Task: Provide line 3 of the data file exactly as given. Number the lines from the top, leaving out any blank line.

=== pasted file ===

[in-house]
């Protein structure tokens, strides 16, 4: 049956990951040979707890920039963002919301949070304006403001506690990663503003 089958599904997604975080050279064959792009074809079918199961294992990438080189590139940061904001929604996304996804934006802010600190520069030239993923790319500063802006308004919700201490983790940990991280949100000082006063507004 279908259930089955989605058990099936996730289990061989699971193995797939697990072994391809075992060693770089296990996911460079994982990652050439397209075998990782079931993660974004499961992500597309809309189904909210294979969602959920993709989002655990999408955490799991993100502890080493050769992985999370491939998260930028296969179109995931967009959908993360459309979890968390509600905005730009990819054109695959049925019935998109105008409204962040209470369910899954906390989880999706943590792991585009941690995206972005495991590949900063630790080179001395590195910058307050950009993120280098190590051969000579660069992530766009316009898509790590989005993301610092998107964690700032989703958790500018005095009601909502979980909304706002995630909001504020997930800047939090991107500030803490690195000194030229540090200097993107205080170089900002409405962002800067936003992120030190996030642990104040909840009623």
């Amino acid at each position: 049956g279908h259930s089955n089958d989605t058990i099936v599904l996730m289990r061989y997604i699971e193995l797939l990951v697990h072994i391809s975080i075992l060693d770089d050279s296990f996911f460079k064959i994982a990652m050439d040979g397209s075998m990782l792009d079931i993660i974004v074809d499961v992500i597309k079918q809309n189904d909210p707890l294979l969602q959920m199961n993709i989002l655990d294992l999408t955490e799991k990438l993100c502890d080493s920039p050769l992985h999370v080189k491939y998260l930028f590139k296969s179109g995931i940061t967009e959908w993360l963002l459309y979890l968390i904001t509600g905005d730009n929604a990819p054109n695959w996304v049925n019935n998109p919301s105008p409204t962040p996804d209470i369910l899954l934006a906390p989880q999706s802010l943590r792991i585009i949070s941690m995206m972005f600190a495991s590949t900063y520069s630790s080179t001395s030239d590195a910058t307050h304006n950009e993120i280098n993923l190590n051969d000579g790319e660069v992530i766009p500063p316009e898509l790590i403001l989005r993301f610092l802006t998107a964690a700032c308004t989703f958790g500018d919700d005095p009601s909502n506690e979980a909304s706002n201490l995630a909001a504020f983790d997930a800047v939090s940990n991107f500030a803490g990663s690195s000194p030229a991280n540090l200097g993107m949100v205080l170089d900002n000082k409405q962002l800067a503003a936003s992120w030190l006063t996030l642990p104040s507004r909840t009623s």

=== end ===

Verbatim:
């Amino acid at each position: 049956g279908h259930s089955n089958d989605t058990i099936v599904l996730m289990r061989y997604i699971e193995l797939l990951v697990h072994i391809s975080i075992l060693d770089d050279s296990f996911f460079k064959i994982a990652m050439d040979g397209s075998m990782l792009d079931i993660i974004v074809d499961v992500i597309k079918q809309n189904d909210p707890l294979l969602q959920m199961n993709i989002l655990d294992l999408t955490e799991k990438l993100c502890d080493s920039p050769l992985h999370v080189k491939y998260l930028f590139k296969s179109g995931i940061t967009e959908w993360l963002l459309y979890l968390i904001t509600g905005d730009n929604a990819p054109n695959w996304v049925n019935n998109p919301s105008p409204t962040p996804d209470i369910l899954l934006a906390p989880q999706s802010l943590r792991i585009i949070s941690m995206m972005f600190a495991s590949t900063y520069s630790s080179t001395s030239d590195a910058t307050h304006n950009e993120i280098n993923l190590n051969d000579g790319e660069v992530i766009p500063p316009e898509l790590i403001l989005r993301f610092l802006t998107a964690a700032c308004t989703f958790g500018d919700d005095p009601s909502n506690e979980a909304s706002n201490l995630a909001a504020f983790d997930a800047v939090s940990n991107f500030a803490g990663s690195s000194p030229a991280n540090l200097g993107m949100v205080l170089d900002n000082k409405q962002l800067a503003a936003s992120w030190l006063t996030l642990p104040s507004r909840t009623s």